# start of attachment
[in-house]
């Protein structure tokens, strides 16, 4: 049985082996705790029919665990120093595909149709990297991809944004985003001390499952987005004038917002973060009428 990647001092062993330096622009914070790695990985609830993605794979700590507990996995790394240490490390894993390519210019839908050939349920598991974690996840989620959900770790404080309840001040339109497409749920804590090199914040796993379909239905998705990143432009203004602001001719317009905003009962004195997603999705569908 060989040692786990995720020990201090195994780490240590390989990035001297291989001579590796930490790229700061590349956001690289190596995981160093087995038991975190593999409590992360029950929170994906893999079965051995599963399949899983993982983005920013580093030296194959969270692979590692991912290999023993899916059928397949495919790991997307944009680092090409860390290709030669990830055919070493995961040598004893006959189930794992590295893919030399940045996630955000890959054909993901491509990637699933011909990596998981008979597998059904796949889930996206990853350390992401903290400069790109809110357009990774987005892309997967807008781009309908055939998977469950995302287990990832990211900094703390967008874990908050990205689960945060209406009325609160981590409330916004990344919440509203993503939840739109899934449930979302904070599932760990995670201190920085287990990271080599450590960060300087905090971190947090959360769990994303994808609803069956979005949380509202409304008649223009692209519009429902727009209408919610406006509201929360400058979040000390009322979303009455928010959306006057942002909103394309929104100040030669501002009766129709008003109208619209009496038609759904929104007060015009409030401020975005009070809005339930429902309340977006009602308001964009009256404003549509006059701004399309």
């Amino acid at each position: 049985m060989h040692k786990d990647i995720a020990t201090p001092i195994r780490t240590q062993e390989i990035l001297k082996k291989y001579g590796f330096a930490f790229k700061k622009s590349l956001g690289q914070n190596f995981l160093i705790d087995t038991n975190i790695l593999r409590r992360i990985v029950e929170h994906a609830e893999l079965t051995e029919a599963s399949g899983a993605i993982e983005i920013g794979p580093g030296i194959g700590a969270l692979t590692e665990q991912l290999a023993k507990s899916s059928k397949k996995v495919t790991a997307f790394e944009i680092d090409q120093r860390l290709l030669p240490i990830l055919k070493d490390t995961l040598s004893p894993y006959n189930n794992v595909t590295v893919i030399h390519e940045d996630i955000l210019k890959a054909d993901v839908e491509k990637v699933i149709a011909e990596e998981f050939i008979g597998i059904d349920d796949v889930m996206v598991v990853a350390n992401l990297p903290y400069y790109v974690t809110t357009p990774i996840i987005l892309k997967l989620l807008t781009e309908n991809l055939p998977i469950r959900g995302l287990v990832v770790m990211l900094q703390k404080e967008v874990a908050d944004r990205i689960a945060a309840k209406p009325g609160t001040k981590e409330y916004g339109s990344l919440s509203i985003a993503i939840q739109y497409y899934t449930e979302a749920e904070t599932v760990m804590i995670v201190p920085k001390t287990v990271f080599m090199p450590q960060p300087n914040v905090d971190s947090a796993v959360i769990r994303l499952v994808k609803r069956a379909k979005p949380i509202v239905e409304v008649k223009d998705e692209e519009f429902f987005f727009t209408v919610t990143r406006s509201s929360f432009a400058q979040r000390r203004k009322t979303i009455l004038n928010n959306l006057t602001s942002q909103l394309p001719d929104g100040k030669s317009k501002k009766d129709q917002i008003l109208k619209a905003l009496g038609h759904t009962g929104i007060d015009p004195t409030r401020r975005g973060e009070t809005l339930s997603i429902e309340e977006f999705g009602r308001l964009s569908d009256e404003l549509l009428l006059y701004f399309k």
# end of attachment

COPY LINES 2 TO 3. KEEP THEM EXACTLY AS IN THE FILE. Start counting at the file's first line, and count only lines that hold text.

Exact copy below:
């Protein structure tokens, strides 16, 4: 049985082996705790029919665990120093595909149709990297991809944004985003001390499952987005004038917002973060009428 990647001092062993330096622009914070790695990985609830993605794979700590507990996995790394240490490390894993390519210019839908050939349920598991974690996840989620959900770790404080309840001040339109497409749920804590090199914040796993379909239905998705990143432009203004602001001719317009905003009962004195997603999705569908 060989040692786990995720020990201090195994780490240590390989990035001297291989001579590796930490790229700061590349956001690289190596995981160093087995038991975190593999409590992360029950929170994906893999079965051995599963399949899983993982983005920013580093030296194959969270692979590692991912290999023993899916059928397949495919790991997307944009680092090409860390290709030669990830055919070493995961040598004893006959189930794992590295893919030399940045996630955000890959054909993901491509990637699933011909990596998981008979597998059904796949889930996206990853350390992401903290400069790109809110357009990774987005892309997967807008781009309908055939998977469950995302287990990832990211900094703390967008874990908050990205689960945060209406009325609160981590409330916004990344919440509203993503939840739109899934449930979302904070599932760990995670201190920085287990990271080599450590960060300087905090971190947090959360769990994303994808609803069956979005949380509202409304008649223009692209519009429902727009209408919610406006509201929360400058979040000390009322979303009455928010959306006057942002909103394309929104100040030669501002009766129709008003109208619209009496038609759904929104007060015009409030401020975005009070809005339930429902309340977006009602308001964009009256404003549509006059701004399309």
């Amino acid at each position: 049985m060989h040692k786990d990647i995720a020990t201090p001092i195994r780490t240590q062993e390989i990035l001297k082996k291989y001579g590796f330096a930490f790229k700061k622009s590349l956001g690289q914070n190596f995981l160093i705790d087995t038991n975190i790695l593999r409590r992360i990985v029950e929170h994906a609830e893999l079965t051995e029919a599963s399949g899983a993605i993982e983005i920013g794979p580093g030296i194959g700590a969270l692979t590692e665990q991912l290999a023993k507990s899916s059928k397949k996995v495919t790991a997307f790394e944009i680092d090409q120093r860390l290709l030669p240490i990830l055919k070493d490390t995961l040598s004893p894993y006959n189930n794992v595909t590295v893919i030399h390519e940045d996630i955000l210019k890959a054909d993901v839908e491509k990637v699933i149709a011909e990596e998981f050939i008979g597998i059904d349920d796949v889930m996206v598991v990853a350390n992401l990297p903290y400069y790109v974690t809110t357009p990774i996840i987005l892309k997967l989620l807008t781009e309908n991809l055939p998977i469950r959900g995302l287990v990832v770790m990211l900094q703390k404080e967008v874990a908050d944004r990205i689960a945060a309840k209406p009325g609160t001040k981590e409330y916004g339109s990344l919440s509203i985003a993503i939840q739109y497409y899934t449930e979302a749920e904070t599932v760990m804590i995670v201190p920085k001390t287990v990271f080599m090199p450590q960060p300087n914040v905090d971190s947090a796993v959360i769990r994303l499952v994808k609803r069956a379909k979005p949380i509202v239905e409304v008649k223009d998705e692209e519009f429902f987005f727009t209408v919610t990143r406006s509201s929360f432009a400058q979040r000390r203004k009322t979303i009455l004038n928010n959306l006057t602001s942002q909103l394309p001719d929104g100040k030669s317009k501002k009766d129709q917002i008003l109208k619209a905003l009496g038609h759904t009962g929104i007060d015009p004195t409030r401020r975005g973060e009070t809005l339930s997603i429902e309340e977006f999705g009602r308001l964009s569908d009256e404003l549509l009428l006059y701004f399309k």